Why Cancer Patients Might Need Blood Product Transfusions
Blood product transfusions are used to replace important components of the blood when there are not enough in the body, either because they are not being made or because they have been lost. There are many possible reasons people might need blood product transfusions, such as major bleeding (due to trauma or surgery) or diseases and treatments that slow production of blood cells.
People with cancer might need blood transfusions because of the cancer itself. For example:
Some cancers (especially digestive system cancers) can cause internal bleeding, which can lead to anemia (too few red blood cells).
Cancers that start in the bone marrow (such as leukemias) or cancers that spread there from other places may crowd out the normal blood-making cells, leading to low blood counts. People who have had cancer for some time may develop what is known as anemia of chronic disease. Cancer can also lower blood counts in other ways by affecting organs such as the kidneys and spleen, which are involved in keeping enough cells in the blood.
Cancer treatments may also lead to the need for blood transfusions:
Surgery to treat cancer is often a major operation, and blood loss may create a need for red blood cell or platelet transfusions. Most chemotherapy drugs affect cells in the bone marrow. This commonly leads to low levels of white blood cells and platelets, which can sometimes put a person at risk for life-threatening infections or bleeding. When radiation is used to treat a large area of the bones, it can affect the bone marrow and lead to low blood cell counts. Bone marrow transplant (BMT) or peripheral blood stem cell transplant (PBSCT) patients get large doses of chemotherapy and/or radiation therapy. This destroys the blood-making cells in the bone marrow. These patients commonly have very low blood cell counts after the procedure and may need transfusions. Red blood cell transfusions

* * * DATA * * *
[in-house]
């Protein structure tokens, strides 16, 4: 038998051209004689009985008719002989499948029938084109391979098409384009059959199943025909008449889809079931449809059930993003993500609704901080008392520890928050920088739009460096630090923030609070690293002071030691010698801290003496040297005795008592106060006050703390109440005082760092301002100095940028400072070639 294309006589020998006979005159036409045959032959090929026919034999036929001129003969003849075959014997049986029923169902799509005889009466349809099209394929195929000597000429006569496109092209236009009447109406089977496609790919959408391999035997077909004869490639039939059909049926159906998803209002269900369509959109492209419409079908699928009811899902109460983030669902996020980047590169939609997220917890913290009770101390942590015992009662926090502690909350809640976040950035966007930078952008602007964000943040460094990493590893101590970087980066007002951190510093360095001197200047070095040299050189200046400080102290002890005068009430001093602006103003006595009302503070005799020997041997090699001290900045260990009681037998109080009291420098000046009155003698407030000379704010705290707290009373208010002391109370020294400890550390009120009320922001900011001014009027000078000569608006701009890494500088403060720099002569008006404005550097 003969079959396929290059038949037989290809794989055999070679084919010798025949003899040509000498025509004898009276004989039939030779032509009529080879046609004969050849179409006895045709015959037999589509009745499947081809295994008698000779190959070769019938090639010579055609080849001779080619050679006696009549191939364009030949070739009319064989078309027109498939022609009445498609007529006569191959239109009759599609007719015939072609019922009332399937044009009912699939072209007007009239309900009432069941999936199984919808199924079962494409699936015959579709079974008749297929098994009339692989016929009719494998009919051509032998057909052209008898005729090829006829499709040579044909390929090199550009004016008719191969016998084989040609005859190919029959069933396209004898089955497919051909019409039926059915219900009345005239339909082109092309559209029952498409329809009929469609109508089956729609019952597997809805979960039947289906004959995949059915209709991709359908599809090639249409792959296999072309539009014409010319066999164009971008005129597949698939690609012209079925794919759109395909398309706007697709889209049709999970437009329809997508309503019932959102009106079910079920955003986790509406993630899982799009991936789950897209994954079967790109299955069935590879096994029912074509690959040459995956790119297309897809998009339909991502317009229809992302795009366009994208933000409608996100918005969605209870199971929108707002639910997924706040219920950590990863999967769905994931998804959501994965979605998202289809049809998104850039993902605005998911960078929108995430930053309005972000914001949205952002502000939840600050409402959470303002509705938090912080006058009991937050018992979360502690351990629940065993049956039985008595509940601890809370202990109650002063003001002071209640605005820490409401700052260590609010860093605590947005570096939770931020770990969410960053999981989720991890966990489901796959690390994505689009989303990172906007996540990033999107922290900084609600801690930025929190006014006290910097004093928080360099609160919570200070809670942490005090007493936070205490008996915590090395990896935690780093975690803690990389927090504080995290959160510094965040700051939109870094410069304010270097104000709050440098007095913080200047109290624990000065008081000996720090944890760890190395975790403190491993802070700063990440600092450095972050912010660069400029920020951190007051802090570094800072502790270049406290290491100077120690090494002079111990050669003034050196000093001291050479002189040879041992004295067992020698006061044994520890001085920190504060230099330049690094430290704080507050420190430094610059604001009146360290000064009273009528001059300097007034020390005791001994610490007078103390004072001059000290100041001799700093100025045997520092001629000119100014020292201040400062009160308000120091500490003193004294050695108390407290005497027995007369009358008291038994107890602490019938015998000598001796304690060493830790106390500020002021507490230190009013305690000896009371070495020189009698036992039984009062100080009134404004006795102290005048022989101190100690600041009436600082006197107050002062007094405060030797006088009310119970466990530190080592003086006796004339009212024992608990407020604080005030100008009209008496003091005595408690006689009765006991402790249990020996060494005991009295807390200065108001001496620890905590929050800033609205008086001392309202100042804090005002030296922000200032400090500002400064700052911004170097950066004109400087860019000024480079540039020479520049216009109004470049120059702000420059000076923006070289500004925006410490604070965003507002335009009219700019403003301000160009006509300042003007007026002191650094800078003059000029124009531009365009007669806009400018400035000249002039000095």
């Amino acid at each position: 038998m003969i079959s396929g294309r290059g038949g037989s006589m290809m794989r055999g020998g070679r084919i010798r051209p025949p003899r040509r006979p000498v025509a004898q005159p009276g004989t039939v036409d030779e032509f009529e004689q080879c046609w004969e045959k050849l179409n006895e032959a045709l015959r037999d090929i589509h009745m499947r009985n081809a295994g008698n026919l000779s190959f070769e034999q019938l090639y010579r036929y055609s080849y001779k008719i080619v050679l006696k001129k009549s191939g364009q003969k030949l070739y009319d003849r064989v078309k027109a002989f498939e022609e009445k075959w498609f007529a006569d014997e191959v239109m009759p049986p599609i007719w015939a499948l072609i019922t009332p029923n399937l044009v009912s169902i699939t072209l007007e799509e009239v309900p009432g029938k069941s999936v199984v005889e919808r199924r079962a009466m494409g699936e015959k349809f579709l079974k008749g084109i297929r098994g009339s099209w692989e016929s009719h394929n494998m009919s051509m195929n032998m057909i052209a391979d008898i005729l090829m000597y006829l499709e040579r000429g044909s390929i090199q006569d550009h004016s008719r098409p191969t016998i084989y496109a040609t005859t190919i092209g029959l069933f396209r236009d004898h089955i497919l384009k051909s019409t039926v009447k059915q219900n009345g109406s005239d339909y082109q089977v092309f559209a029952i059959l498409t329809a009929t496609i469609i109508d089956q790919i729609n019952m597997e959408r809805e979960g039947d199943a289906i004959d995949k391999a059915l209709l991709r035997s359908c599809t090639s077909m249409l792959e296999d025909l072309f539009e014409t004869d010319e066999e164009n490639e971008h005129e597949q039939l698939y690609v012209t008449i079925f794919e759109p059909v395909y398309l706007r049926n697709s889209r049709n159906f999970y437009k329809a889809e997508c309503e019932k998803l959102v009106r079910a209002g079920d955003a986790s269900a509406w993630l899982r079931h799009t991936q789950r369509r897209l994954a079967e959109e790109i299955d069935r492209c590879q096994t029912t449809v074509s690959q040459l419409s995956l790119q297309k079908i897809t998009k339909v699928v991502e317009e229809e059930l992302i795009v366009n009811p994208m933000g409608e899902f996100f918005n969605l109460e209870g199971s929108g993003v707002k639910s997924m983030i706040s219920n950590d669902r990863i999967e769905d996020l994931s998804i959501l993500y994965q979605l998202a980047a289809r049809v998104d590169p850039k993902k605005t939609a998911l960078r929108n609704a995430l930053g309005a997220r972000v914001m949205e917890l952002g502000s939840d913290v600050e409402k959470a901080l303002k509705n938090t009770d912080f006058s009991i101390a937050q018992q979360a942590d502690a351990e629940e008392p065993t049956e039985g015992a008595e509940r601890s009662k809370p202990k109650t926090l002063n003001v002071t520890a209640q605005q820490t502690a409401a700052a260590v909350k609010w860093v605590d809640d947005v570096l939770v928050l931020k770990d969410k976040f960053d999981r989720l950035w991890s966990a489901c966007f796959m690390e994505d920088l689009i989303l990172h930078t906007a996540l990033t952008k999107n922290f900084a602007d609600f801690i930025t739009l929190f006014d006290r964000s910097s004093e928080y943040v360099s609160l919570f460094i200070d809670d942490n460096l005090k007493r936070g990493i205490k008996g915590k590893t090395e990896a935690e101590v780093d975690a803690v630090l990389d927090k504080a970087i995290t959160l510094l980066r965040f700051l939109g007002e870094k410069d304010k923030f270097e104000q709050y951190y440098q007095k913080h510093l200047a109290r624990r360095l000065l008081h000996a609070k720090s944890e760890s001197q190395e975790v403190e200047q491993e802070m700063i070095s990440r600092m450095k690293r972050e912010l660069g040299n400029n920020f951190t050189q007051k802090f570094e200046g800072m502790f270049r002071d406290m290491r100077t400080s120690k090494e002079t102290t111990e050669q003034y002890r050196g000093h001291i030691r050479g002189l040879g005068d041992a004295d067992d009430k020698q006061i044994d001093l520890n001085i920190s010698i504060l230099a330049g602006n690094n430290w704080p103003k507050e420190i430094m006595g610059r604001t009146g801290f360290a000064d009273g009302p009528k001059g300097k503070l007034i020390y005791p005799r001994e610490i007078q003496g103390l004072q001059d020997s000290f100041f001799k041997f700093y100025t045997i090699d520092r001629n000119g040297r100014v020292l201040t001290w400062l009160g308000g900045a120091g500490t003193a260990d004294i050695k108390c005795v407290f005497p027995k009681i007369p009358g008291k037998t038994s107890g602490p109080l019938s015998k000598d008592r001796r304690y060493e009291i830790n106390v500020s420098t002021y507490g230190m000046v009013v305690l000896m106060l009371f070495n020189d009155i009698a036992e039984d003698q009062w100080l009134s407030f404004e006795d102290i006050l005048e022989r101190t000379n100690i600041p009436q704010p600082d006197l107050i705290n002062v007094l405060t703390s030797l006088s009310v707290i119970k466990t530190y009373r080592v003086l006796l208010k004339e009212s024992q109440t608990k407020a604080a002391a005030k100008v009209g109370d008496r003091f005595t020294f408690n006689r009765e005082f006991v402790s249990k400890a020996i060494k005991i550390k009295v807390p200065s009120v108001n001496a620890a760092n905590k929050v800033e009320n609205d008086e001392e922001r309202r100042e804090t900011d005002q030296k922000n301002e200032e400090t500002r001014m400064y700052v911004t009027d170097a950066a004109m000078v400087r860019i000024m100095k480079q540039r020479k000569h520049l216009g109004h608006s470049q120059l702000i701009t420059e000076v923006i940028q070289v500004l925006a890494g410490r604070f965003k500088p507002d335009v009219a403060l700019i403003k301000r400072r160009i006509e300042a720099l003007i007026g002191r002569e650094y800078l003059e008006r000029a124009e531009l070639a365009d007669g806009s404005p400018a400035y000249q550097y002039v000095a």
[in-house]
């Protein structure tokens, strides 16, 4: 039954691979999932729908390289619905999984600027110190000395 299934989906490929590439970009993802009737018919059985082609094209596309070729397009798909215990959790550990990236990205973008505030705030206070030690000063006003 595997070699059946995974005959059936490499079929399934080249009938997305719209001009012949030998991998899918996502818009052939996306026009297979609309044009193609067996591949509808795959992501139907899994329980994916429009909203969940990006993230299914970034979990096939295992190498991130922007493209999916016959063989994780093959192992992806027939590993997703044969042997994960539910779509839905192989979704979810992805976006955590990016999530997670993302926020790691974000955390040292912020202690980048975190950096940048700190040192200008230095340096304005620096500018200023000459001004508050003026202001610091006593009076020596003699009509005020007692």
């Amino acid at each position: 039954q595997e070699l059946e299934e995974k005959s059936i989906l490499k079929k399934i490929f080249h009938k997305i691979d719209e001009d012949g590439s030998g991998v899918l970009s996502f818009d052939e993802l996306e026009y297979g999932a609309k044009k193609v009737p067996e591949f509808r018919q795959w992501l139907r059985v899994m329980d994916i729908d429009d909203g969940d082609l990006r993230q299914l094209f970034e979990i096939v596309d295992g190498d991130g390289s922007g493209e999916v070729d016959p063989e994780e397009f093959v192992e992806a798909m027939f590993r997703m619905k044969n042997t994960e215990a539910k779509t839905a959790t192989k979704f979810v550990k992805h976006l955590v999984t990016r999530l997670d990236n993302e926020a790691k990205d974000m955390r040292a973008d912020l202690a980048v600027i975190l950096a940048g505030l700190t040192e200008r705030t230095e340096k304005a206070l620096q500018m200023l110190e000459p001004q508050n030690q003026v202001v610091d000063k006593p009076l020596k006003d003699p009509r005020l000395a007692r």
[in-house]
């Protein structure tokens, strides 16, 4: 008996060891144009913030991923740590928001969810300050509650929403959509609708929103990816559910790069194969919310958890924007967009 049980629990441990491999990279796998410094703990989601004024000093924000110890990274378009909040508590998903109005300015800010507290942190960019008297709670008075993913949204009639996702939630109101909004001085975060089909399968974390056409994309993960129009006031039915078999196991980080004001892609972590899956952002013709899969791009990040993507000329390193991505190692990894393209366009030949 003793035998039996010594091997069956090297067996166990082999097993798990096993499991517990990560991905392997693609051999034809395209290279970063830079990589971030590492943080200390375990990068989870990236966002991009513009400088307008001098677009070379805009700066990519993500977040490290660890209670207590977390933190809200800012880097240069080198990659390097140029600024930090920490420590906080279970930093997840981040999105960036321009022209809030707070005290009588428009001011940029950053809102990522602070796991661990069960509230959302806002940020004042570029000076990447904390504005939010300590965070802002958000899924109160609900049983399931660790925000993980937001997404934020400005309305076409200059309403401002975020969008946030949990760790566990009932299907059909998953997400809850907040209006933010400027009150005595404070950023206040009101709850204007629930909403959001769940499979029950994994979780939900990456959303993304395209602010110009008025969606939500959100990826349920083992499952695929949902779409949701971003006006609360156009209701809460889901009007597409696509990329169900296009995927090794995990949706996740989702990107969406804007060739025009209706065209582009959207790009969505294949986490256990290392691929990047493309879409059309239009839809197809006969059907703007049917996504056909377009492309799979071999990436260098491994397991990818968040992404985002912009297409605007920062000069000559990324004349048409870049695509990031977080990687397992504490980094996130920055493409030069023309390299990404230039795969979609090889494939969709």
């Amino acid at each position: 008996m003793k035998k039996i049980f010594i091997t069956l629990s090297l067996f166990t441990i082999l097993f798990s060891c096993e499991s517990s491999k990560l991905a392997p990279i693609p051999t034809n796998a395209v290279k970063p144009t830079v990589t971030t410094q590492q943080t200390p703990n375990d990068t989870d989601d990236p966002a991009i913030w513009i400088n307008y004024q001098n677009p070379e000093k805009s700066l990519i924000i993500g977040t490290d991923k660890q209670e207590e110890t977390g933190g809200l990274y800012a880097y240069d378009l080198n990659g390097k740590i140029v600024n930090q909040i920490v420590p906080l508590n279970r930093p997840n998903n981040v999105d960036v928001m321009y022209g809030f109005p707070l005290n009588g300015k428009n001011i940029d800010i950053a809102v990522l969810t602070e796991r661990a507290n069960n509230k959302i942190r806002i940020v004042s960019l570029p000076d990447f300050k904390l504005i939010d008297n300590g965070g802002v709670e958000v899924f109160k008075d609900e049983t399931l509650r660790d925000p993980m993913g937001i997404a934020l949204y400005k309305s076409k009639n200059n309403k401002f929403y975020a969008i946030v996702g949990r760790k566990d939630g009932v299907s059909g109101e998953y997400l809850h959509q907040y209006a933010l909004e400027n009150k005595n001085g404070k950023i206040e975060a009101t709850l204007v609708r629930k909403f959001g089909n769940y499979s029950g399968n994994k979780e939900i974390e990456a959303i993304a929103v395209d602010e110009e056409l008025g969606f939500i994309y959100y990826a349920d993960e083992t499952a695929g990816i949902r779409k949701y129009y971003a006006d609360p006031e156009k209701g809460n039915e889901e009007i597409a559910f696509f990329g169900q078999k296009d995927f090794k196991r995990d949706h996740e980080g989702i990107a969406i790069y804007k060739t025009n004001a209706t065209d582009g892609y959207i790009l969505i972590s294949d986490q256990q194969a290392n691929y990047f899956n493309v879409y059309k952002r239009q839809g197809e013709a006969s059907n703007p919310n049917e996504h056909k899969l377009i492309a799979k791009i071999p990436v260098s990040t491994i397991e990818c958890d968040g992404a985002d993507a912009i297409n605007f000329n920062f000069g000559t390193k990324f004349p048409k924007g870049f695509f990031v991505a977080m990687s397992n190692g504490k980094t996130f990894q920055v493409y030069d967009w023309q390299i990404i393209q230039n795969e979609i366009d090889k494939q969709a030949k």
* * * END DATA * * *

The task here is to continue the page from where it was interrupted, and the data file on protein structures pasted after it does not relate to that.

People who have low red blood cell (RBC) counts are said to have anemia or to be anemic. People who have anemia for any of the reasons above may need RBC transfusions because they don't have enough RBCs to carry oxygen to all of the cells in the body. Signs and symptoms of severe anemia can include paleness of the mouth, skin, and nail beds; dizziness; and shortness of breath.
Cancer patients may need transfusions of platelets if their bone marrow is not making enough. This happens when platelet-producing bone marrow cells are damaged by chemotherapy or radiation therapy or when they are crowded out of the bone marrow by cancer cells.
A normal platelet count is about 150,000 to 400,000 platelets per cubic millimeter (mm3). When platelet counts drop below a certain level (often 20,000/mm3), a patient is at risk for dangerous bleeding. Doctors may think about giving a platelet transfusion when the platelet count drops to this level, or even at higher levels if a patient may be at risk of bleeding because of surgery.
If there are no signs of bleeding, a platelet transfusion may not be needed even if the platelet count is low.
Currently there is one drug, known as interleukin-11 (oprelvekin, Neumega®), that doctors can give to help raise platelet counts without transfusion, but it does not work right away and is not widely used at this time.
Cryoprecipitate may be given to replace several blood clotting factors such as:
factor VIII (missing in patients with hemophilia A) Von Willebrand factor (needed to help platelets work) fibrinogen (the major part of a clot) People with hemophilia are now more likely to get pure factor VIII, which can be separated from the rest of the plasma. Unless they are bleeding, people with cancer rarely need cryoprecipitate.
Chemotherapy can damage cells in the bone marrow, and patients getting chemo often have white blood cell (WBC) counts lower than the normal range of 4,000/mm3 to 10,000/mm3.
Granulocytes, especially certain kinds of granulocytes known as neutrophils, are very important in fighting infections. When patients have low WBC counts, doctors carefully watch the number of neutrophils. The blood count that is watched is called the absolute neutrophil count, or ANC. People with neutropenia (an ANC below 1,000/mm3) are at risk for serious infections, even more so if the count stays down for longer than a week.
At one time, granulocyte transfusions were commonly given to cancer patients who could not make enough of these cells on their own or whose granulocytes had been destroyed by disease or medicines. But for many reasons, such transfusions are now rare. First, it is not clear how well the transfusions help in reducing the risk of serious infections. Granulocyte transfusions can also cause a fever known as a febrile transfusion reaction. And they can sometimes transmit infectious diseases, such as cytomegalovirus (CMV), which can be dangerous for people who have weak immune systems.
Instead of transfusing granulocytes, doctors now commonly prescribe medicines called colony-stimulating factors or growth factors to help the body make its own neutrophils. Examples include granulocyte colony-stimulating factor (G-CSF), also known as filgrastim (Neupogen®) or pegfilgrastim (Neulasta®), and granulocyte-macrophage colony-stimulating factor (GM-CSF), also called sargramostim (Leukine®).
Last Medical Review: 07/13/2009 Last Revised: 07/13/2009